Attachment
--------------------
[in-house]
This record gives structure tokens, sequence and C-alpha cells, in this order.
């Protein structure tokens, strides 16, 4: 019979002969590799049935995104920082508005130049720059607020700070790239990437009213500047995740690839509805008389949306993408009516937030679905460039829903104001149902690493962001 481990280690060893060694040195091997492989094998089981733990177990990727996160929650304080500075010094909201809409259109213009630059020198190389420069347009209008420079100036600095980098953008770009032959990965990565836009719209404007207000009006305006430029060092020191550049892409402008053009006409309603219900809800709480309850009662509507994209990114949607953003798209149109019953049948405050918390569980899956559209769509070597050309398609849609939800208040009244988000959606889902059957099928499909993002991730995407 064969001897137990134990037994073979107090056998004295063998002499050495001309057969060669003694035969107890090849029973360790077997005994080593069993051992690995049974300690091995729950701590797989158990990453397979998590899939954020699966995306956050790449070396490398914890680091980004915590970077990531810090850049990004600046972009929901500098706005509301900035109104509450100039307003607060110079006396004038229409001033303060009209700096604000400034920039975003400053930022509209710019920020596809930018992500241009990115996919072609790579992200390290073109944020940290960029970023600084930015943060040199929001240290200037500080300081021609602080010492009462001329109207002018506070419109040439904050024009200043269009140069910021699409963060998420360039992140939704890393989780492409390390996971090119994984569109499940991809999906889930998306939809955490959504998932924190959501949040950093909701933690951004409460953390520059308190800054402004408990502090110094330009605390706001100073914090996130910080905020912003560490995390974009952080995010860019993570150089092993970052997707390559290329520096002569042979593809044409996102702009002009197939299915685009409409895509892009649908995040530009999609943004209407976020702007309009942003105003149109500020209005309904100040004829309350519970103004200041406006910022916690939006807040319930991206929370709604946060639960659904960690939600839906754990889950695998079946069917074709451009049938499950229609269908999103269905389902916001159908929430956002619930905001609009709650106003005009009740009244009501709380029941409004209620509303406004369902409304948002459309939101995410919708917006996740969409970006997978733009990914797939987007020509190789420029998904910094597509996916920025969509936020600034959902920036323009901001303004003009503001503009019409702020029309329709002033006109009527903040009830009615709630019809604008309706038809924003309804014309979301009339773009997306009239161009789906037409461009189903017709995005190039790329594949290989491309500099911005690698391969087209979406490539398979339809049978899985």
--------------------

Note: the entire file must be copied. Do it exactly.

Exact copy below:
[in-house]
This record gives structure tokens, sequence and C-alpha cells, in this order.
């Protein structure tokens, strides 16, 4: 019979002969590799049935995104920082508005130049720059607020700070790239990437009213500047995740690839509805008389949306993408009516937030679905460039829903104001149902690493962001 481990280690060893060694040195091997492989094998089981733990177990990727996160929650304080500075010094909201809409259109213009630059020198190389420069347009209008420079100036600095980098953008770009032959990965990565836009719209404007207000009006305006430029060092020191550049892409402008053009006409309603219900809800709480309850009662509507994209990114949607953003798209149109019953049948405050918390569980899956559209769509070597050309398609849609939800208040009244988000959606889902059957099928499909993002991730995407 064969001897137990134990037994073979107090056998004295063998002499050495001309057969060669003694035969107890090849029973360790077997005994080593069993051992690995049974300690091995729950701590797989158990990453397979998590899939954020699966995306956050790449070396490398914890680091980004915590970077990531810090850049990004600046972009929901500098706005509301900035109104509450100039307003607060110079006396004038229409001033303060009209700096604000400034920039975003400053930022509209710019920020596809930018992500241009990115996919072609790579992200390290073109944020940290960029970023600084930015943060040199929001240290200037500080300081021609602080010492009462001329109207002018506070419109040439904050024009200043269009140069910021699409963060998420360039992140939704890393989780492409390390996971090119994984569109499940991809999906889930998306939809955490959504998932924190959501949040950093909701933690951004409460953390520059308190800054402004408990502090110094330009605390706001100073914090996130910080905020912003560490995390974009952080995010860019993570150089092993970052997707390559290329520096002569042979593809044409996102702009002009197939299915685009409409895509892009649908995040530009999609943004209407976020702007309009942003105003149109500020209005309904100040004829309350519970103004200041406006910022916690939006807040319930991206929370709604946060639960659904960690939600839906754990889950695998079946069917074709451009049938499950229609269908999103269905389902916001159908929430956002619930905001609009709650106003005009009740009244009501709380029941409004209620509303406004369902409304948002459309939101995410919708917006996740969409970006997978733009990914797939987007020509190789420029998904910094597509996916920025969509936020600034959902920036323009901001303004003009503001503009019409702020029309329709002033006109009527903040009830009615709630019809604008309706038809924003309804014309979301009339773009997306009239161009789906037409461009189903017709995005190039790329594949290989491309500099911005690698391969087209979406490539398979339809049978899985």